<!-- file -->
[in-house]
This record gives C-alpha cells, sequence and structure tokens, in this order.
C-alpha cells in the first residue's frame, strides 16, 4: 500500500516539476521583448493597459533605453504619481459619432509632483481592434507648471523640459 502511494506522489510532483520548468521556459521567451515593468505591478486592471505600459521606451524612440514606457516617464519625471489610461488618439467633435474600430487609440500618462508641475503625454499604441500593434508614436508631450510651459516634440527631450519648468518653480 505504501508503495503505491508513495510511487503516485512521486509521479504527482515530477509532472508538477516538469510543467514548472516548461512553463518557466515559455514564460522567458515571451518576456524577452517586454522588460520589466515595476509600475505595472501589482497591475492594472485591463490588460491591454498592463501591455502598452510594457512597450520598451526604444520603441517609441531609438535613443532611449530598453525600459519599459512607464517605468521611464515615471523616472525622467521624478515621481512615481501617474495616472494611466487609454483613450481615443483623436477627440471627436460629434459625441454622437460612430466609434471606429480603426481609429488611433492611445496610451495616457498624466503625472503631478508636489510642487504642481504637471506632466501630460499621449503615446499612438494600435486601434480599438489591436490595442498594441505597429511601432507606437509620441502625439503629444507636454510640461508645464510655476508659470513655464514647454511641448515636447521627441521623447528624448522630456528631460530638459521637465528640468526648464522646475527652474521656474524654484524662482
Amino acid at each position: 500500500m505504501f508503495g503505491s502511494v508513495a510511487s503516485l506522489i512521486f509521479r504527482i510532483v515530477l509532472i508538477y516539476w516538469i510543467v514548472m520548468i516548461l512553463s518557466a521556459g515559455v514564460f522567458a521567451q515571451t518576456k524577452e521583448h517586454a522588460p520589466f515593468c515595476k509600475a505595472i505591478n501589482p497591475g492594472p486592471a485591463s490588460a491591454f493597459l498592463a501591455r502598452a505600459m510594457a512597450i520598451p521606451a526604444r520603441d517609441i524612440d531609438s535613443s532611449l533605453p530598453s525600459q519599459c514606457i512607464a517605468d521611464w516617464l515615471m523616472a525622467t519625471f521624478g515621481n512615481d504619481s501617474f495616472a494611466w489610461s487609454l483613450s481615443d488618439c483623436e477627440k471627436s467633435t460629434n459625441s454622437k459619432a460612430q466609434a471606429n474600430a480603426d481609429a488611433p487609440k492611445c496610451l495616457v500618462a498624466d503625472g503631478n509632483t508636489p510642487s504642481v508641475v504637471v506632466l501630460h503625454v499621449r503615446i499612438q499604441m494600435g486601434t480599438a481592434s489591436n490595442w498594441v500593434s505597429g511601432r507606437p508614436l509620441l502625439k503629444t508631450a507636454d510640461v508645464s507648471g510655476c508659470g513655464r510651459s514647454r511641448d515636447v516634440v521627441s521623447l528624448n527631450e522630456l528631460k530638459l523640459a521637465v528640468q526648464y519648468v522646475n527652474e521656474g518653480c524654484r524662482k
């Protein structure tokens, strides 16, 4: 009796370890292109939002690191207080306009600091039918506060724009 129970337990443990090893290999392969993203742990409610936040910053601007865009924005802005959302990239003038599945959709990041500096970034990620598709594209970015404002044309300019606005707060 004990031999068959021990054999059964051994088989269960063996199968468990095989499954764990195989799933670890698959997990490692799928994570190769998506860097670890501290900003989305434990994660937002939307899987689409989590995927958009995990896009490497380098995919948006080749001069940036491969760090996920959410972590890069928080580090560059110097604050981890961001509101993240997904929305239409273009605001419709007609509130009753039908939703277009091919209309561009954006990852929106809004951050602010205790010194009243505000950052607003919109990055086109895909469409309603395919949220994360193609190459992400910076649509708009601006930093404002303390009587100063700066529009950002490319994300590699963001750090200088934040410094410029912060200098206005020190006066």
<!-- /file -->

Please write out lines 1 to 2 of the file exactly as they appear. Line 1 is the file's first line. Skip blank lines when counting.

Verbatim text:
[in-house]
This record gives C-alpha cells, sequence and structure tokens, in this order.